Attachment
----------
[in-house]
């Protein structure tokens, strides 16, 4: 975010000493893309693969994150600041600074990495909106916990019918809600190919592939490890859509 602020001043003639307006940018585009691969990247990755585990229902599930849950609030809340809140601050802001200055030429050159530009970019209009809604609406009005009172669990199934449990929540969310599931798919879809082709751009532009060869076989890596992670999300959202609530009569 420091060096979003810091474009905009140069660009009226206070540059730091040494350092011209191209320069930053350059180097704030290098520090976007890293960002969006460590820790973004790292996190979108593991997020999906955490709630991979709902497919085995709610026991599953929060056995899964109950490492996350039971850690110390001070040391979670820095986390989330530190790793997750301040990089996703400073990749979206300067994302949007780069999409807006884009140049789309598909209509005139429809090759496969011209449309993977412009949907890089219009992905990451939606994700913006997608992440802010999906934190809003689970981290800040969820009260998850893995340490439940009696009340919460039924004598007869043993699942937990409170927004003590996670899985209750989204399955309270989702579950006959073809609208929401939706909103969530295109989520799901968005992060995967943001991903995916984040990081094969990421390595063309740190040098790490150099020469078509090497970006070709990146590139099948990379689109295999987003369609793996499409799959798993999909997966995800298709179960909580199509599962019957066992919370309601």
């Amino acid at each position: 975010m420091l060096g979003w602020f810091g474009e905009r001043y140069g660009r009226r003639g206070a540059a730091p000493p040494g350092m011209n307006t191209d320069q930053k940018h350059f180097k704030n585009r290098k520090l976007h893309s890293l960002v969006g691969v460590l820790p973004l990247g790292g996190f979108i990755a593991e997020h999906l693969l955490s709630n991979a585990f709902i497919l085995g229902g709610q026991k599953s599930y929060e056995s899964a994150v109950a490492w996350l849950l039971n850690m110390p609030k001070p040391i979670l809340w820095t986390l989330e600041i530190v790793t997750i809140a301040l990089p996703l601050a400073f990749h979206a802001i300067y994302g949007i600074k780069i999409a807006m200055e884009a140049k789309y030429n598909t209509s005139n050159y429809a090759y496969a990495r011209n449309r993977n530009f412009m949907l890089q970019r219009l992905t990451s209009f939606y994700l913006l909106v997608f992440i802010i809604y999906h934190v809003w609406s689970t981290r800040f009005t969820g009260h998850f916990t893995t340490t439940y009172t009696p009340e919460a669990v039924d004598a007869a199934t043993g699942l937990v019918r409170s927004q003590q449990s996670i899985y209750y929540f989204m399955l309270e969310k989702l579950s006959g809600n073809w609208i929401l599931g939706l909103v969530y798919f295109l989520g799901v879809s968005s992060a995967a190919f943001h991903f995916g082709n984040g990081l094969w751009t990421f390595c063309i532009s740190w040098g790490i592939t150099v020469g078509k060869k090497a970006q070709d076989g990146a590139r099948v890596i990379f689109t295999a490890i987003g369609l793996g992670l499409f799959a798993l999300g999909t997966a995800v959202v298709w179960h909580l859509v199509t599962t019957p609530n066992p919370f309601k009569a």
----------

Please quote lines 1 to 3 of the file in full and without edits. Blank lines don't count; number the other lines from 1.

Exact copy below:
[in-house]
């Protein structure tokens, strides 16, 4: 975010000493893309693969994150600041600074990495909106916990019918809600190919592939490890859509 602020001043003639307006940018585009691969990247990755585990229902599930849950609030809340809140601050802001200055030429050159530009970019209009809604609406009005009172669990199934449990929540969310599931798919879809082709751009532009060869076989890596992670999300959202609530009569 420091060096979003810091474009905009140069660009009226206070540059730091040494350092011209191209320069930053350059180097704030290098520090976007890293960002969006460590820790973004790292996190979108593991997020999906955490709630991979709902497919085995709610026991599953929060056995899964109950490492996350039971850690110390001070040391979670820095986390989330530190790793997750301040990089996703400073990749979206300067994302949007780069999409807006884009140049789309598909209509005139429809090759496969011209449309993977412009949907890089219009992905990451939606994700913006997608992440802010999906934190809003689970981290800040969820009260998850893995340490439940009696009340919460039924004598007869043993699942937990409170927004003590996670899985209750989204399955309270989702579950006959073809609208929401939706909103969530295109989520799901968005992060995967943001991903995916984040990081094969990421390595063309740190040098790490150099020469078509090497970006070709990146590139099948990379689109295999987003369609793996499409799959798993999909997966995800298709179960909580199509599962019957066992919370309601």
């Amino acid at each position: 975010m420091l060096g979003w602020f810091g474009e905009r001043y140069g660009r009226r003639g206070a540059a730091p000493p040494g350092m011209n307006t191209d320069q930053k940018h350059f180097k704030n585009r290098k520090l976007h893309s890293l960002v969006g691969v460590l820790p973004l990247g790292g996190f979108i990755a593991e997020h999906l693969l955490s709630n991979a585990f709902i497919l085995g229902g709610q026991k599953s599930y929060e056995s899964a994150v109950a490492w996350l849950l039971n850690m110390p609030k001070p040391i979670l809340w820095t986390l989330e600041i530190v790793t997750i809140a301040l990089p996703l601050a400073f990749h979206a802001i300067y994302g949007i600074k780069i999409a807006m200055e884009a140049k789309y030429n598909t209509s005139n050159y429809a090759y496969a990495r011209n449309r993977n530009f412009m949907l890089q970019r219009l992905t990451s209009f939606y994700l913006l909106v997608f992440i802010i809604y999906h934190v809003w609406s689970t981290r800040f009005t969820g009260h998850f916990t893995t340490t439940y009172t009696p009340e919460a669990v039924d004598a007869a199934t043993g699942l937990v019918r409170s927004q003590q449990s996670i899985y209750y929540f989204m399955l309270e969310k989702l579950s006959g809600n073809w609208i929401l599931g939706l909103v969530y798919f295109l989520g799901v879809s968005s992060a995967a190919f943001h991903f995916g082709n984040g990081l094969w751009t990421f390595c063309i532009s740190w040098g790490i592939t150099v020469g078509k060869k090497a970006q070709d076989g990146a590139r099948v890596i990379f689109t295999a490890i987003g369609l793996g992670l499409f799959a798993l999300g999909t997966a995800v959202v298709w179960h909580l859509v199509t599962t019957p609530n066992p919370f309601k009569a």